Beyond that, the Phone Manager app is an omnibus utility that helps users manage memory, data usage, block harassing calls or texts, and optimize power usage. A Mirror app doubles as a selfie app and has an amusing Easter egg. (Hint: Blow into the mic.)
Better camera software
Camera functionality is also enhanced. There are five basic modes: Good Food, Beauty, Photo, Video and Time-lapse. Most of those are self-explanatory, although the Beauty setting is a bit odd -- it seems to equate "beauty" with "soft focus." More complex modes are hidden behind a menu: panorama, burst, HDR, slo-mo and watermark (with location, time/date and weather).
There's also a fascinating All-focus mode, which lets you decide what you want to focus on after the fact. It's more dramatic in close-ups; the focus on objects that are different distances from the camera lens is more critical than it is in long shots.
The deeper you dig into the Honor 5X, the more it may surprise you. The hardware is so-so: a mid-range processor, no 5GHz Wi-Fi, fit and finish that's just okay.
But the EMUI interface built on top of Android marries Android to a distinct iOS feel, and it's surprisingly successful. Android enthusiasts who are used to dealing with Google's standard interface elements and settings will want to pitch this across the room in short order. For the rest of us, EMUI brings a lot of important functionality to where casual users can find it. And although the EMUI skin built on top of Android unquestionably slows system response, the very fact that Huawei has and executes its opinion about how people want to use a phone is a clear sign that the company is aims to compete on value, not just price.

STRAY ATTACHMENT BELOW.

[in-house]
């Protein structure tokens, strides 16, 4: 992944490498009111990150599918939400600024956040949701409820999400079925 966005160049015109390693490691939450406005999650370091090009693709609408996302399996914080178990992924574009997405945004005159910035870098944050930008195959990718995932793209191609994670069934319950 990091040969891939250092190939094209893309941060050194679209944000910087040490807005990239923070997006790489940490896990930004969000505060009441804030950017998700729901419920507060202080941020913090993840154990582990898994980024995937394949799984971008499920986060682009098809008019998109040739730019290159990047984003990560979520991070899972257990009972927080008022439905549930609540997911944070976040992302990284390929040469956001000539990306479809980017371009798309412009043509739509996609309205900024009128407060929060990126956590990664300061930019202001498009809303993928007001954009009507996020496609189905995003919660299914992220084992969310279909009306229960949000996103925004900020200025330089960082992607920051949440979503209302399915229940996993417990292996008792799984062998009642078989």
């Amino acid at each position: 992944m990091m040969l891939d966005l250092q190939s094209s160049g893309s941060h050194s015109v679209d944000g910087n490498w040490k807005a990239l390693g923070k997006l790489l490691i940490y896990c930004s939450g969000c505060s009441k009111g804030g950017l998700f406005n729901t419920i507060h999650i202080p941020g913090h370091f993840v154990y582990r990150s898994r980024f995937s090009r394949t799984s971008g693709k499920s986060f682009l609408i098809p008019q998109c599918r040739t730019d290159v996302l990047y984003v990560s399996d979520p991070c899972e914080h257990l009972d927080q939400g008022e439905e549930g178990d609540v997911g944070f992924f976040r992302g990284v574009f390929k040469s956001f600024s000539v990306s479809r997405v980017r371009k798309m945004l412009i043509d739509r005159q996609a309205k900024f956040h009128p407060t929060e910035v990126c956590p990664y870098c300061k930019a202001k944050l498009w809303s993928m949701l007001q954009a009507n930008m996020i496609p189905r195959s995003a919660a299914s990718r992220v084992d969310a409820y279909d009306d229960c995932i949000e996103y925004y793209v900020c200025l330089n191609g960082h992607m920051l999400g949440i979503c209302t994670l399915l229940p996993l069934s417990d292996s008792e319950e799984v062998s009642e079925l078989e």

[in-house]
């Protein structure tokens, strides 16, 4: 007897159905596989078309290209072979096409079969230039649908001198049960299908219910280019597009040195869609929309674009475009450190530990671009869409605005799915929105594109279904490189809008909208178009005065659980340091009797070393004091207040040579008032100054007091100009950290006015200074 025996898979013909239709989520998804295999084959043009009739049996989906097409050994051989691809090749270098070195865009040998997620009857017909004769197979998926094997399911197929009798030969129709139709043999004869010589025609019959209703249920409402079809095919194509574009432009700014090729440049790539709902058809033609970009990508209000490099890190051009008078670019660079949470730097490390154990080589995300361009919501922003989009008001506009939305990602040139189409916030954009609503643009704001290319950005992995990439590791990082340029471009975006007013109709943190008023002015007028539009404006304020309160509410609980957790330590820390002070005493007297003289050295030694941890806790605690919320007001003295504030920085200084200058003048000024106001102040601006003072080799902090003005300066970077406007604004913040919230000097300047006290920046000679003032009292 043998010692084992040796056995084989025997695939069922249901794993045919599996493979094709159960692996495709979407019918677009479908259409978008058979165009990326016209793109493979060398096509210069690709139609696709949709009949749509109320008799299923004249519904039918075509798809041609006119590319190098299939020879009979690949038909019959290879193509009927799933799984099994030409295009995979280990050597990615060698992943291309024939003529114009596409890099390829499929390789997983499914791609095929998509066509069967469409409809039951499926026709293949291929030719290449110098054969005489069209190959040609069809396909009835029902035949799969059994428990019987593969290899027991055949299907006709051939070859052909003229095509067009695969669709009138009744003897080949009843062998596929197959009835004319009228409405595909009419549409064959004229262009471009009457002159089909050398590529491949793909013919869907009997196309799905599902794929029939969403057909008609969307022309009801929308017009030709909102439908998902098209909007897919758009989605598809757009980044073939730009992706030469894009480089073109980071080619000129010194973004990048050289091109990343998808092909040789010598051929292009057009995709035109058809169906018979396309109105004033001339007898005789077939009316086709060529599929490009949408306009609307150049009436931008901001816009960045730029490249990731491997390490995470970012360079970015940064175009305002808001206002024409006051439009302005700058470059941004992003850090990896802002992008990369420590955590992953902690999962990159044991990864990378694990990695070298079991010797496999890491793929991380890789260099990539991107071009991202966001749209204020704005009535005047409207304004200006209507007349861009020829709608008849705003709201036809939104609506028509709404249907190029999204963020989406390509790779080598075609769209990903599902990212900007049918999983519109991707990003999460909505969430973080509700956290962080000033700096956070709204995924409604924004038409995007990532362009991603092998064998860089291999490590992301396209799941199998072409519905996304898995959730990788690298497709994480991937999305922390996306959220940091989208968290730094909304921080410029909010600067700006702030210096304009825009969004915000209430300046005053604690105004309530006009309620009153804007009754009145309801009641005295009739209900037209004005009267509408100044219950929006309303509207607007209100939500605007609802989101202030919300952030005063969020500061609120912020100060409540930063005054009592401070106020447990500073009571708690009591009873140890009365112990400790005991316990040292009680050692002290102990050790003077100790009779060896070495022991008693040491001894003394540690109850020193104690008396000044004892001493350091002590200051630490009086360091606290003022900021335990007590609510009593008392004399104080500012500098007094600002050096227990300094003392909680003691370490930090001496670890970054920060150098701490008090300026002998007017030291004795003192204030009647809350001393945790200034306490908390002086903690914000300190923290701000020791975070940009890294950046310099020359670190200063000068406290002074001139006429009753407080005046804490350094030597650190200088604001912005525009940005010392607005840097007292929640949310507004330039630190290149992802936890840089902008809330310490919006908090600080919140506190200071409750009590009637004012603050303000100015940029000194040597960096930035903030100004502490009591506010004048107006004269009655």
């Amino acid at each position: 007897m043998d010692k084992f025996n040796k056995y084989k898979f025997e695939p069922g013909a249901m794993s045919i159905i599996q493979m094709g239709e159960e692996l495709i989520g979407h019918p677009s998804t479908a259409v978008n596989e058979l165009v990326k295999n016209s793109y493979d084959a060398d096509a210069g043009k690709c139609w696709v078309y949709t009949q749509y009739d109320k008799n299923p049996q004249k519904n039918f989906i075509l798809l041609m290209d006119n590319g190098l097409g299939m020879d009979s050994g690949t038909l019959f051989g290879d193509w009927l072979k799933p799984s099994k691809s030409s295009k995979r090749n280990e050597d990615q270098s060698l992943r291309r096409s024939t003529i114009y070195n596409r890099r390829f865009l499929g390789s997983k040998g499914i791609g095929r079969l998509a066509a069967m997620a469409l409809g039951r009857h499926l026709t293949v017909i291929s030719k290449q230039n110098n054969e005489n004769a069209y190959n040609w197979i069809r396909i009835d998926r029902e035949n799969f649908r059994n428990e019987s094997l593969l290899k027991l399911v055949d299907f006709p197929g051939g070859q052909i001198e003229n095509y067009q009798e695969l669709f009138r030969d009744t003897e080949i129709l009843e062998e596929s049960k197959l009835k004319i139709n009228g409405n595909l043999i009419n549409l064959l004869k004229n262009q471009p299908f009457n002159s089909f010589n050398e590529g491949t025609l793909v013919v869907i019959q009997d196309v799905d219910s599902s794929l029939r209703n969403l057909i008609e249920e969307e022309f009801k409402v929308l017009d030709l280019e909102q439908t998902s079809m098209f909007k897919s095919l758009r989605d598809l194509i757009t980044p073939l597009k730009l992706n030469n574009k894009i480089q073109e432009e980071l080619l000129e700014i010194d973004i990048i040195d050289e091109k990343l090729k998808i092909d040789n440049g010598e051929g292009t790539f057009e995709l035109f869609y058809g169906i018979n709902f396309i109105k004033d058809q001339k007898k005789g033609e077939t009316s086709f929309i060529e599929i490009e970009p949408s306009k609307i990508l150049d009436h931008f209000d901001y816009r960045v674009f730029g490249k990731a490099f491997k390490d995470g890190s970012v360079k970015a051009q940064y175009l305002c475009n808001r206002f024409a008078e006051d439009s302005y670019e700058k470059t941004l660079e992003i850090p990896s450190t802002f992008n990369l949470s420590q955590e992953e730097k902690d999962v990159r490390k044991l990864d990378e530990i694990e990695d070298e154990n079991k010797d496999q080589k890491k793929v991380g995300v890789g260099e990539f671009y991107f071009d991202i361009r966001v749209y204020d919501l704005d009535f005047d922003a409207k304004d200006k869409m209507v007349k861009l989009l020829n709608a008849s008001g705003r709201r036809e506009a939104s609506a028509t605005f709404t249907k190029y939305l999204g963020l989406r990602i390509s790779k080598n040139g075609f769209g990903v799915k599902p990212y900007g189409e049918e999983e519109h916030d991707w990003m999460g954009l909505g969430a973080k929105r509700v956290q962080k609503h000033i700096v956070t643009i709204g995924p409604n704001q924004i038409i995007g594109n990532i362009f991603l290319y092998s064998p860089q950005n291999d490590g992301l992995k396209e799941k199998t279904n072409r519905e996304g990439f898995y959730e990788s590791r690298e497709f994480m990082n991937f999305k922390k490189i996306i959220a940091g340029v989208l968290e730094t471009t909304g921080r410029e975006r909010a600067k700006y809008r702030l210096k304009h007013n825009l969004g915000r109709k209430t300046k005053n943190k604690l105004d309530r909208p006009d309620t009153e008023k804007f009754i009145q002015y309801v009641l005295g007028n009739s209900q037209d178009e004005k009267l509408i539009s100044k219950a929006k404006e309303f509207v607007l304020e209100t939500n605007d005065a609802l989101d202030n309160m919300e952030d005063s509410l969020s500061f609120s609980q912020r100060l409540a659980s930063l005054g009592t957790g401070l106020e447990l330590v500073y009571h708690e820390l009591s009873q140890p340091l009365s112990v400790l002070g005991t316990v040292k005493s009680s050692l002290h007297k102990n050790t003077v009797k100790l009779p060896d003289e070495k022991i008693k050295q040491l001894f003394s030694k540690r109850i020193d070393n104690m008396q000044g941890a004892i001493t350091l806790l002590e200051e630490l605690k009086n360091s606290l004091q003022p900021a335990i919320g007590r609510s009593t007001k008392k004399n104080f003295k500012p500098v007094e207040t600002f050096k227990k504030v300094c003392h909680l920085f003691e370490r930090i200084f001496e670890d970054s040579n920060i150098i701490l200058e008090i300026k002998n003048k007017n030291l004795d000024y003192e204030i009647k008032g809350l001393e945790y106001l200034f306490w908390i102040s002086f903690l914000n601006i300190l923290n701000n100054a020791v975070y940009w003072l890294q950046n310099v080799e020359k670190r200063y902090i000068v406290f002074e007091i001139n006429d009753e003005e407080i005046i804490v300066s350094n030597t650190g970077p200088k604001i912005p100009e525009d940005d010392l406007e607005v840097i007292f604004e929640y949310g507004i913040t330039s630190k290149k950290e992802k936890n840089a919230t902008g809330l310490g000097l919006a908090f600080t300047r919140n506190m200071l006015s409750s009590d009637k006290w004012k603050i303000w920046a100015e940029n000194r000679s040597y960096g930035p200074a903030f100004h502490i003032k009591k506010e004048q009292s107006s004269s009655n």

And then there's the price. A 16GB iPhone 6S Plus costs $749, while a 16GB Honor 5X retails for $200. No one will mistake the latter for the former, but the distance between the two is much shorter than the price differential might imply. Besides, you can buy nearly four Honor 5Xs for the price of one iPhone 6S Plus, which is a calculus that anyone who's accidentally dunked an iPhone and needed to replace it is probably already thinking about.
The Honor 5X is not premium hardware, but represents a more than credible value in a phone. Honor's tagline is "For the Brave," which is a little unfortunate, because it implies that buying the product is something of a risk. But if you can't afford -- or just don't want to pay for -- the top of the line, the Honor 5X is a more than reasonable option. Be not afraid.